By Alex


2010-07-30 08:25:47 8 Comments

I need a SSL certificate for a new site I'm building and I have to choose a SSL provider. What to look for when choosing and what's your experience dealing with them?

Thanks!

6 comments

@user6165 2011-03-18 07:48:56

There are different type of SSL Certificate are available in the market. so buyer are confused which SSL Certificate is best for them like you question here. If your want to secure your domain plus subdomain then i recommend you to use Wildcard SSL. In short it's all depending on what type of requirement you have.

@Brian Boatright 2010-08-01 15:39:54

I switched to http://www.digicert.com Extended SSL for our eCommerce sites.

I used to use Verisign and Thawte.com but found digicert to be great and support is very good. If you don't need the extended (green bar) SSL I think any of the providers like GoDaddy and the like will do.

@gigawatt 2010-07-30 16:03:25

One word: StartCom

http://cert.startcom.org/

@stivlo 2011-11-09 05:04:08

auth.startssl.com on Firefox 7 says: "Secure Connection Failed, An error occurred during a connection to auth.startssl.com. SSL peer was unable to negotiate an acceptable set of security parameters. (Error code: ssl_error_handshake_failure_alert)"

@Stephen Ostermiller 2017-10-12 11:51:38

@fwaechter 2010-07-31 01:38:33

startssl.com is free and good supported. Maybe you wanna check this. Otherwise - like Sruly written - goDaddy is a cheap and good ssl provider.

@Jonas 2011-05-14 12:05:36

The free StartSSL cert doesn't seem to work with the default browser on Android :(

@Damian Yerrick 2016-02-11 17:48:32

@Jonas Android 2's browser was deficient in other ways, such as allowing only one distinct certificate per IP (no SNI). Fixed since 3.x.

@Sruly 2010-07-30 10:58:56

If you are just trying to secure your connection you want to get the cheapest cert you can find.

At GoDaddy ssl cert only cost $30 a year which is cheaper than anywhere else I have found and they have a nice manager app and they work well in all browsers.

I have also found that if you search for ssl certificate in google you can find an ad from GoDaddy that offers the cert for even less ($12.99) a year.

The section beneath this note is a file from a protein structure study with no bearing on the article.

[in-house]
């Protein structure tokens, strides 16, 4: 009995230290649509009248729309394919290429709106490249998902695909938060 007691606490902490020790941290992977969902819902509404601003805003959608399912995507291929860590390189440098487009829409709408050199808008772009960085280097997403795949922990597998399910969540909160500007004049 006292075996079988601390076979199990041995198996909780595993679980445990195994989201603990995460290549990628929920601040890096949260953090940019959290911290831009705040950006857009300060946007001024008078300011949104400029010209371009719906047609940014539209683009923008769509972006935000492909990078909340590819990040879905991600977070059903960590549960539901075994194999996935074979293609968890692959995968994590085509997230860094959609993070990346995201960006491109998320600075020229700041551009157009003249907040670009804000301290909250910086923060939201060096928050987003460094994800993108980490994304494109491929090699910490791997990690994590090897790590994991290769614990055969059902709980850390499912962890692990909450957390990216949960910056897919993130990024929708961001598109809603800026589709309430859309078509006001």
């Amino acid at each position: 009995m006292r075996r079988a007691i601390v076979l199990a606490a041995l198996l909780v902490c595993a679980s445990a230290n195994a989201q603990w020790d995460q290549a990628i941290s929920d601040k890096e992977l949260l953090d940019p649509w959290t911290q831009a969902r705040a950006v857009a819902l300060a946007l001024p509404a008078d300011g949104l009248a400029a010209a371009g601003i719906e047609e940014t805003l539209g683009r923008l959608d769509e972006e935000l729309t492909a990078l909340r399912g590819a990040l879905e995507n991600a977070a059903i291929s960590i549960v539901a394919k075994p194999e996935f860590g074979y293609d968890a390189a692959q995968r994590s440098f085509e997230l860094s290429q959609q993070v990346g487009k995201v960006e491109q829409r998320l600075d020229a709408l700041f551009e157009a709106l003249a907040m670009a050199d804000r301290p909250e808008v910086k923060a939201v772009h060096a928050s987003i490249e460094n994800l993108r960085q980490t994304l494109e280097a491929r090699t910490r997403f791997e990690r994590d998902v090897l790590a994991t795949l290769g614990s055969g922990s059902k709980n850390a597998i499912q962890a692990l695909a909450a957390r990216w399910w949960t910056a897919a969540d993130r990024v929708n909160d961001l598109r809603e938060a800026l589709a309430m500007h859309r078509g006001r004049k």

When I build sites and all I need is the encryption for logins or a secure form this is what I use.

@Lèse majesté 2010-11-18 17:13:50

Godaddy's regular price is $50/year. I couldn't find the Godaddy ad that sells them for $12.99. It would be nice if you could link to it directly. However, I know that DreamHost offers the same for $15/year as their regular price.

@Mark Gavagan 2015-02-03 21:16:29

Warning: GoDaddy has been raising prices dramatically (domain watch price tripled this year), so be careful of initial discounts versus renewal and switching costs.

@Tim Post 2010-07-30 09:18:59

Certificates are priced and issued depending on your need. Lower end certificates are good for simply providing an encrypted connection for your visitors, useful when you collect personally identifiable information that is not financially related. The verification process to get one of these is usually very simple:

  • The certificate company looks up the contact e-mail for your domain (via whois)
  • The certificate company sends you an e-mail to verify the SSL request
  • You verify the request and they deliver your cert shortly after

If your site is e-commerce related, where users have to put in credit card / bank information to complete transactions (even if you don't store it, which I hope you would not), the certificate needs to do more than just encrypt the connection, it needs to verify the identity of your company. These certificates are of a higher grade, and require more work to verify before being issued. Hence, they are considerably more expensive.

Any SSL certificate provider is going to offer both kinds, and more. Your decision, however should be mostly based on browser compatibility. Don't go for something $20 less just to find out that it doesn't work with an older version of IE or Safari. You'd be amazed how many people still actually use IE6. The flip side of that is ensure compatibility with newer browsers, such as Google Chrome.

RapidSSL or GeoTrust is usually a good place to start, or your hosting / registrar company may offer them to existing customers at a slightly lower cost. Just make sure that you buy one that is appropriate for the scenario at hand.

@Ben Hoffman 2010-07-30 13:47:48

+1 Very thorough. Tim is right a lot of people still use old browsers. IE6 is still used by almost 10% of people and won't be going away any time soon because of certain enterprise software made specifically for it.

@sophie 2012-09-10 06:58:56

I do agree with your comment and want to add one point: Just go for Authority Certificates and search for their resellers who are providing same ssl certificate with huge discount. That can definitely save some $$. You can find many resellers buy searching in Google...All the best

@Mark Gavagan 2015-01-29 21:25:07

Feb 2014 article: "Pros and Cons of Single-Domain, Multi-Domain, and Wildcard Certificates" casecurity.org/2014/02/26/…

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